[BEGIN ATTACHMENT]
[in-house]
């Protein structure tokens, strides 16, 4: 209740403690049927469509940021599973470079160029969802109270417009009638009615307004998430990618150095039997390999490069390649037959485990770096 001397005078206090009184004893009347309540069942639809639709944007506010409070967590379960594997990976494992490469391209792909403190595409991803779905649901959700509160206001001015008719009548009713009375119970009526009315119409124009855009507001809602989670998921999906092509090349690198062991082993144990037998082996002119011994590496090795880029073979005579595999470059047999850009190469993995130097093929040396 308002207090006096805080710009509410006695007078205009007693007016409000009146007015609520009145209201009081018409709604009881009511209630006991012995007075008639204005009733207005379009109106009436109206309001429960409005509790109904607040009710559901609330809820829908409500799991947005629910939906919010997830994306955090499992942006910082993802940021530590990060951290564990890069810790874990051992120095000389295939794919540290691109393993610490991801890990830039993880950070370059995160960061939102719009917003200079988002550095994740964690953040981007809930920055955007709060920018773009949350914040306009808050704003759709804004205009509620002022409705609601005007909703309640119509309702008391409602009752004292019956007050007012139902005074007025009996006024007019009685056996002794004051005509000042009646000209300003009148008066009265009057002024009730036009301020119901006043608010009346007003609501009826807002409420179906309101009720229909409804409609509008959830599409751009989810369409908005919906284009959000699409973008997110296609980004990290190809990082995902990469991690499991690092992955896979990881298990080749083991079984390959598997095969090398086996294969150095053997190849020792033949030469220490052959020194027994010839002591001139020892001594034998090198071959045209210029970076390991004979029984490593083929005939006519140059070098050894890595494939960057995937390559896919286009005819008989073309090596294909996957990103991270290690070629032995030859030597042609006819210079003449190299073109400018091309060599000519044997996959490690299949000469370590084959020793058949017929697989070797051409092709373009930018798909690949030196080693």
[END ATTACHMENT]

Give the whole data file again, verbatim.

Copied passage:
[in-house]
């Protein structure tokens, strides 16, 4: 209740403690049927469509940021599973470079160029969802109270417009009638009615307004998430990618150095039997390999490069390649037959485990770096 001397005078206090009184004893009347309540069942639809639709944007506010409070967590379960594997990976494992490469391209792909403190595409991803779905649901959700509160206001001015008719009548009713009375119970009526009315119409124009855009507001809602989670998921999906092509090349690198062991082993144990037998082996002119011994590496090795880029073979005579595999470059047999850009190469993995130097093929040396 308002207090006096805080710009509410006695007078205009007693007016409000009146007015609520009145209201009081018409709604009881009511209630006991012995007075008639204005009733207005379009109106009436109206309001429960409005509790109904607040009710559901609330809820829908409500799991947005629910939906919010997830994306955090499992942006910082993802940021530590990060951290564990890069810790874990051992120095000389295939794919540290691109393993610490991801890990830039993880950070370059995160960061939102719009917003200079988002550095994740964690953040981007809930920055955007709060920018773009949350914040306009808050704003759709804004205009509620002022409705609601005007909703309640119509309702008391409602009752004292019956007050007012139902005074007025009996006024007019009685056996002794004051005509000042009646000209300003009148008066009265009057002024009730036009301020119901006043608010009346007003609501009826807002409420179906309101009720229909409804409609509008959830599409751009989810369409908005919906284009959000699409973008997110296609980004990290190809990082995902990469991690499991690092992955896979990881298990080749083991079984390959598997095969090398086996294969150095053997190849020792033949030469220490052959020194027994010839002591001139020892001594034998090198071959045209210029970076390991004979029984490593083929005939006519140059070098050894890595494939960057995937390559896919286009005819008989073309090596294909996957990103991270290690070629032995030859030597042609006819210079003449190299073109400018091309060599000519044997996959490690299949000469370590084959020793058949017929697989070797051409092709373009930018798909690949030196080693």